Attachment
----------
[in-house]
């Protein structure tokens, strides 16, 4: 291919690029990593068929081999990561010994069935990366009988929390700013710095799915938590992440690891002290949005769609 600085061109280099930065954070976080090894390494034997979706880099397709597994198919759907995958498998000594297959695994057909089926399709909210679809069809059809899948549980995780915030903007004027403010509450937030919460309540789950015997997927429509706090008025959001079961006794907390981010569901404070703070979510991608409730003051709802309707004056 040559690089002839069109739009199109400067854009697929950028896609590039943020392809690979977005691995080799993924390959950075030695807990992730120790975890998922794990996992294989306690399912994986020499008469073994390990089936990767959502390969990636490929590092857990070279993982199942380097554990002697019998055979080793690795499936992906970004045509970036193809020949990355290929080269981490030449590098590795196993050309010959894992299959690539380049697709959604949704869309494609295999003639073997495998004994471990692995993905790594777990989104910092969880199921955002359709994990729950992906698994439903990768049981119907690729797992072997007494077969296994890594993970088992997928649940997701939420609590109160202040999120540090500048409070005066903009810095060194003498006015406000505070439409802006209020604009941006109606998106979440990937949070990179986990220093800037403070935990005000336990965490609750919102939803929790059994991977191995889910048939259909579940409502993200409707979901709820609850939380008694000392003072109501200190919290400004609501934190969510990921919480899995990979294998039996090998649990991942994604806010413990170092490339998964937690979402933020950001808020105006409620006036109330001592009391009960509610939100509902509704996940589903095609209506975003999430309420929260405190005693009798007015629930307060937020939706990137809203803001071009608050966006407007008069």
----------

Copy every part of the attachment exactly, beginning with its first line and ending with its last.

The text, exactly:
[in-house]
């Protein structure tokens, strides 16, 4: 291919690029990593068929081999990561010994069935990366009988929390700013710095799915938590992440690891002290949005769609 600085061109280099930065954070976080090894390494034997979706880099397709597994198919759907995958498998000594297959695994057909089926399709909210679809069809059809899948549980995780915030903007004027403010509450937030919460309540789950015997997927429509706090008025959001079961006794907390981010569901404070703070979510991608409730003051709802309707004056 040559690089002839069109739009199109400067854009697929950028896609590039943020392809690979977005691995080799993924390959950075030695807990992730120790975890998922794990996992294989306690399912994986020499008469073994390990089936990767959502390969990636490929590092857990070279993982199942380097554990002697019998055979080793690795499936992906970004045509970036193809020949990355290929080269981490030449590098590795196993050309010959894992299959690539380049697709959604949704869309494609295999003639073997495998004994471990692995993905790594777990989104910092969880199921955002359709994990729950992906698994439903990768049981119907690729797992072997007494077969296994890594993970088992997928649940997701939420609590109160202040999120540090500048409070005066903009810095060194003498006015406000505070439409802006209020604009941006109606998106979440990937949070990179986990220093800037403070935990005000336990965490609750919102939803929790059994991977191995889910048939259909579940409502993200409707979901709820609850939380008694000392003072109501200190919290400004609501934190969510990921919480899995990979294998039996090998649990991942994604806010413990170092490339998964937690979402933020950001808020105006409620006036109330001592009391009960509610939100509902509704996940589903095609209506975003999430309420929260405190005693009798007015629930307060937020939706990137809203803001071009608050966006407007008069």